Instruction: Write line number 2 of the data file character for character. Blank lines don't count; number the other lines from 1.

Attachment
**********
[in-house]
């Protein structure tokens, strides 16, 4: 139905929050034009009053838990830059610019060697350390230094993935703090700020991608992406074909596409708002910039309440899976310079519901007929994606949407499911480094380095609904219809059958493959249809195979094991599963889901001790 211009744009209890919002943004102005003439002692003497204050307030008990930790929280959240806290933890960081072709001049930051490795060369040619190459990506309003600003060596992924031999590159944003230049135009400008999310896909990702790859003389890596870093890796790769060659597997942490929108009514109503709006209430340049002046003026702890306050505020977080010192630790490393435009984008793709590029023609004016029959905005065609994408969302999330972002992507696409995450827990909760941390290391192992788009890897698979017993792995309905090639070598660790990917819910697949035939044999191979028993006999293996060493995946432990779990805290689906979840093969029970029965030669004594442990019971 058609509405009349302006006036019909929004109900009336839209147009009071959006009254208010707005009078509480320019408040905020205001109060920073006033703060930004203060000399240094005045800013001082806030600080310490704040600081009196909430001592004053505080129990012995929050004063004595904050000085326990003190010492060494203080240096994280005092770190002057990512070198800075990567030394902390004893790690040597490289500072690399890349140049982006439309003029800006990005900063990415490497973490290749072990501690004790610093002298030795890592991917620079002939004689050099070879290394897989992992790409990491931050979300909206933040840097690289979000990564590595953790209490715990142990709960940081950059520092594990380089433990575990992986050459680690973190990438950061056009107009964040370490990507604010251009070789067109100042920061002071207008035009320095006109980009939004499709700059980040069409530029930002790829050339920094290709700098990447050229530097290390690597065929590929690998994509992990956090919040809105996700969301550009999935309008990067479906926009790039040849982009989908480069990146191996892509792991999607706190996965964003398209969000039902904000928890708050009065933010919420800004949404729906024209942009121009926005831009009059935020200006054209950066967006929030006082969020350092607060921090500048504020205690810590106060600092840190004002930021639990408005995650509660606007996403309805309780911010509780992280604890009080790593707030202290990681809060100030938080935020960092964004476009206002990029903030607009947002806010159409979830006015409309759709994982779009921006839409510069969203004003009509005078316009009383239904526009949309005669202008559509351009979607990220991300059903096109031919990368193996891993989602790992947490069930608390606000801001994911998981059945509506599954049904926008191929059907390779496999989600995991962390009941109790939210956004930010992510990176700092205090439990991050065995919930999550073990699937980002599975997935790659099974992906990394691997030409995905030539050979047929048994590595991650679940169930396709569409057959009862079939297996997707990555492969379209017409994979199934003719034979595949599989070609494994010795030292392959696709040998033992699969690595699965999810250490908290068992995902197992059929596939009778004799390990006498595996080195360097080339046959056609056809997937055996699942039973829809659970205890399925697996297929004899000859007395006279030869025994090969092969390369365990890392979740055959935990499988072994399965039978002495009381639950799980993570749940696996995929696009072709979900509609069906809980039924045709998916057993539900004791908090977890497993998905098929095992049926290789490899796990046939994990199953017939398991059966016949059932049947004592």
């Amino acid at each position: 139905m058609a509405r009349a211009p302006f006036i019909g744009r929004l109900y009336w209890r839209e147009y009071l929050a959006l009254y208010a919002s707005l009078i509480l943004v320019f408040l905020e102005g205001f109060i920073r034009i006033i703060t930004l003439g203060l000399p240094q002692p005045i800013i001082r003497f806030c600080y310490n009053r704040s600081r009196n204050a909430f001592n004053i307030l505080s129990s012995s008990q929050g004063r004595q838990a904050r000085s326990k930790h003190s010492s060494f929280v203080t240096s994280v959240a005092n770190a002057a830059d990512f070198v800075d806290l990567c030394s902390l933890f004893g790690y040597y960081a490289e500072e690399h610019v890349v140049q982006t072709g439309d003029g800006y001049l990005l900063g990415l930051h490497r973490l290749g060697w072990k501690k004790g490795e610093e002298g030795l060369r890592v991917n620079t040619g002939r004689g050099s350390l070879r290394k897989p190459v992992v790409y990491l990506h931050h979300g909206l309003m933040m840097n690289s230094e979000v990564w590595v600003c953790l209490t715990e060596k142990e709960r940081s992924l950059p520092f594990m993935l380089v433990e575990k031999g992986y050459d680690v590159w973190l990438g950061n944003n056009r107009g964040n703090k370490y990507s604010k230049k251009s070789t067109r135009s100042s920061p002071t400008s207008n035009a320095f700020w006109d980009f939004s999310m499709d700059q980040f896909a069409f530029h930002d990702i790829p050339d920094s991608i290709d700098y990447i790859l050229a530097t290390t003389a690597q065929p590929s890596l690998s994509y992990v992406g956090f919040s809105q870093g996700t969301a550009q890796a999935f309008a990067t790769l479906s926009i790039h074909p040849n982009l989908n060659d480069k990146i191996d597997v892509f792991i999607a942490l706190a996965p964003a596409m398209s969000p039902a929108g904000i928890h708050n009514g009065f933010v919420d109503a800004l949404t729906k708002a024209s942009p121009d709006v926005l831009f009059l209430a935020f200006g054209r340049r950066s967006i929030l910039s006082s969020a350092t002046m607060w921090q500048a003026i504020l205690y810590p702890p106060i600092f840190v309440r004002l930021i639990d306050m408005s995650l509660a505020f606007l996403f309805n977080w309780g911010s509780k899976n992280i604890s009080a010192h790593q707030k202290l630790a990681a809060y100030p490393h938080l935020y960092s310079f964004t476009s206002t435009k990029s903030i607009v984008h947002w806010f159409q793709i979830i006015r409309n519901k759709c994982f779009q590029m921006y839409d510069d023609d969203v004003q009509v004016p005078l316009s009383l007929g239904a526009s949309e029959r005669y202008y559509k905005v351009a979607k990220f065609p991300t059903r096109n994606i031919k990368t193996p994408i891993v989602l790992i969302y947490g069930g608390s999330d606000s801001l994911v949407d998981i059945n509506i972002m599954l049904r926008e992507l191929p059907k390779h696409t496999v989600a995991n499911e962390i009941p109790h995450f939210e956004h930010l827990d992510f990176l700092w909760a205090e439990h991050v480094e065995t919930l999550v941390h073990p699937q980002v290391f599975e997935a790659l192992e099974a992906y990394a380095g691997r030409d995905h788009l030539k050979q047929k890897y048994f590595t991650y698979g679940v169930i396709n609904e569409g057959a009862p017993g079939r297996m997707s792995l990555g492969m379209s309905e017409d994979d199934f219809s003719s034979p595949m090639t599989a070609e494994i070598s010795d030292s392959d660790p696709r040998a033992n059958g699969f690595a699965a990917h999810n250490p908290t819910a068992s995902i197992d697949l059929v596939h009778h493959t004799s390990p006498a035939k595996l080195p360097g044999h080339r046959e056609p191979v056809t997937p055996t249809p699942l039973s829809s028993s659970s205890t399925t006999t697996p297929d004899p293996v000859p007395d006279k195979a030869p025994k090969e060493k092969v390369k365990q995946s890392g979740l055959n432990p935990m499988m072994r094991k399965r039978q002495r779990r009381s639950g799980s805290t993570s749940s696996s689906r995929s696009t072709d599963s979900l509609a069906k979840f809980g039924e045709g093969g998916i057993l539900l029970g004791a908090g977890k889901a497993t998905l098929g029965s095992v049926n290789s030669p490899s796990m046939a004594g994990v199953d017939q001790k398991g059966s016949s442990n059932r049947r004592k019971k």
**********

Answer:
């Protein structure tokens, strides 16, 4: 139905929050034009009053838990830059610019060697350390230094993935703090700020991608992406074909596409708002910039309440899976310079519901007929994606949407499911480094380095609904219809059958493959249809195979094991599963889901001790 211009744009209890919002943004102005003439002692003497204050307030008990930790929280959240806290933890960081072709001049930051490795060369040619190459990506309003600003060596992924031999590159944003230049135009400008999310896909990702790859003389890596870093890796790769060659597997942490929108009514109503709006209430340049002046003026702890306050505020977080010192630790490393435009984008793709590029023609004016029959905005065609994408969302999330972002992507696409995450827990909760941390290391192992788009890897698979017993792995309905090639070598660790990917819910697949035939044999191979028993006999293996060493995946432990779990805290689906979840093969029970029965030669004594442990019971 058609509405009349302006006036019909929004109900009336839209147009009071959006009254208010707005009078509480320019408040905020205001109060920073006033703060930004203060000399240094005045800013001082806030600080310490704040600081009196909430001592004053505080129990012995929050004063004595904050000085326990003190010492060494203080240096994280005092770190002057990512070198800075990567030394902390004893790690040597490289500072690399890349140049982006439309003029800006990005900063990415490497973490290749072990501690004790610093002298030795890592991917620079002939004689050099070879290394897989992992790409990491931050979300909206933040840097690289979000990564590595953790209490715990142990709960940081950059520092594990380089433990575990992986050459680690973190990438950061056009107009964040370490990507604010251009070789067109100042920061002071207008035009320095006109980009939004499709700059980040069409530029930002790829050339920094290709700098990447050229530097290390690597065929590929690998994509992990956090919040809105996700969301550009999935309008990067479906926009790039040849982009989908480069990146191996892509792991999607706190996965964003398209969000039902904000928890708050009065933010919420800004949404729906024209942009121009926005831009009059935020200006054209950066967006929030006082969020350092607060921090500048504020205690810590106060600092840190004002930021639990408005995650509660606007996403309805309780911010509780992280604890009080790593707030202290990681809060100030938080935020960092964004476009206002990029903030607009947002806010159409979830006015409309759709994982779009921006839409510069969203004003009509005078316009009383239904526009949309005669202008559509351009979607990220991300059903096109031919990368193996891993989602790992947490069930608390606000801001994911998981059945509506599954049904926008191929059907390779496999989600995991962390009941109790939210956004930010992510990176700092205090439990991050065995919930999550073990699937980002599975997935790659099974992906990394691997030409995905030539050979047929048994590595991650679940169930396709569409057959009862079939297996997707990555492969379209017409994979199934003719034979595949599989070609494994010795030292392959696709040998033992699969690595699965999810250490908290068992995902197992059929596939009778004799390990006498595996080195360097080339046959056609056809997937055996699942039973829809659970205890399925697996297929004899000859007395006279030869025994090969092969390369365990890392979740055959935990499988072994399965039978002495009381639950799980993570749940696996995929696009072709979900509609069906809980039924045709998916057993539900004791908090977890497993998905098929095992049926290789490899796990046939994990199953017939398991059966016949059932049947004592």